It’s not just the characters that have a high level of detail, every element of this game from the environment to the lighting has been meticulously designed. Even the Hollywood style camera angles make you feel uneasy and makes you feel like you’re being watched. The use of camera misdirection is a great addition to the game too, which led to some serious scares.
The cabin (which is more like a mansion) is a standard horror film location, and its design is typical for the genre with a cold and unwelcoming interior, creaky floors, light seeping through cracks in wooden panels and, of course, is lit using only candles. It’s accompanied by a number of other locations including a Sanatorium and a Fire Tower, as well as the sprawling and ever-dangerous woods that separate each location. In some ways, it’s a shame that this is a closed, linear game as open world exploration could be quite interesting for a horror-based game.
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Lighting plays an important role in Until Dawn, as many of the locations you explore are (as you may have guessed) dark, dingy and desolate. There are usually candles or some other kind of light source dotted around each level so you’re not walking around a pitch black environment, proving just enough light for you to be able to make out where you’re going without being able to clearly see what you’re walking towards. It makes you feel on edge because you’re always aware that anything could jump out at you at any point – and that’s absolutely fantastic.
Shadows are also used to scare the player at various points in the game in a very horror-esque way, with one example being a lone torch on the floor capturing a figure running past quickly in an area you’re about to walk into.
The audio in Until Dawn helps to complete the horror experience, with regards to both the soundtrack and in-game audio. As with many horror films, the soundtrack is mainly string instrument based and will gradually increase both in volume and intensity as you approach scary moments of the game. The music also helps to increase the pressure and panic when you have to make split second decisions which often affect the outcome of the game. In fact, it had such an affect on us during these crucial points that we often panicked and made ill-thought decisions that left us feeling frustrated about how we acted under pressure. Hindsight, eh?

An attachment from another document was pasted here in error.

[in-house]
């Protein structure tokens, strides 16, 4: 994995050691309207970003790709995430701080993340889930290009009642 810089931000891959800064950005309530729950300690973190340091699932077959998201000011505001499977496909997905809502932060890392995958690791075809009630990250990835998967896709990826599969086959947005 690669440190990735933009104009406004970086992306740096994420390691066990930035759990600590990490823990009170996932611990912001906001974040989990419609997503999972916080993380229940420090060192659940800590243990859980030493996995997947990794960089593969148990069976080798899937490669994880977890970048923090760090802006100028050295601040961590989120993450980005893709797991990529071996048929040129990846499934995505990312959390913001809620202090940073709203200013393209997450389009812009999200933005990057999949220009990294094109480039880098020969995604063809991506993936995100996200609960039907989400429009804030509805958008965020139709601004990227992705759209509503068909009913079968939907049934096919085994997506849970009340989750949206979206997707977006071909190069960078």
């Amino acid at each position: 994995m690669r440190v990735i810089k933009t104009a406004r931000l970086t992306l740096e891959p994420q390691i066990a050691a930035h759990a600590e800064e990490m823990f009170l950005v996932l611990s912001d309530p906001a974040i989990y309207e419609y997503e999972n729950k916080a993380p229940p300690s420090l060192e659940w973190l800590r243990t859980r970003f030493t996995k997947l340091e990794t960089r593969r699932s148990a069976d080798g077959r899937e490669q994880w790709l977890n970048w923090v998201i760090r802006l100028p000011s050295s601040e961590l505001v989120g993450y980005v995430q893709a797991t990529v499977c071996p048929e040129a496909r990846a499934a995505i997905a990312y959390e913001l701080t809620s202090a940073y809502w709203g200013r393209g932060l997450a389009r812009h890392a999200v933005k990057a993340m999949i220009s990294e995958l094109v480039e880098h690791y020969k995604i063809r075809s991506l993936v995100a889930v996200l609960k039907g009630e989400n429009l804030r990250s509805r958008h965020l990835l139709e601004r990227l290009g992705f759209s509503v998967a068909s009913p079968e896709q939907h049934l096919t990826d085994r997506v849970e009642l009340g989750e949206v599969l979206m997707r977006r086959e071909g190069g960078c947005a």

However, as horror fans will tell you, it’s when the music stops that it becomes terrifying. Scenes of complete silence are daunting, especially when interrupted by a loud scream or bang which scared us half to death on more than one occasion. Ambient sounds from scratching and whispering to bangs and footsteps really plays on the ‘fear of the unknown’, as players become more and more paranoid about what could be behind any door they open and around any corner they walk round.
The sheer attention to detail helps the player forget that this is a game (as strange as it sounds) and makes you feel like you’re watching a horror film. In fact, we would regularly have friends over to watch us play Until Dawn because it’s just as terrifying to watch as it is to play, especially in a darkened room. We’re not embarrassed to admit we screamed and jumped more than once when playing this game!
However, it took a turn for worse at the half-way point and became something slightly weird and less scary – it reminded us of ‘Cabin in the Woods’ not because of its specific storyline, but because of how random and disjointed the two parts of the film became. Although with this being said, the butterfly effect means that the storyline we experienced could be completely different to what you play at home.
Buy it from Amazon now for £39.85
Until Dawn: Specs
- PlayStation 4 exclusive
- Decision-and-consequence style gameplay
- Butterfly effect brings a variety of different storylines
- Highly detailed graphics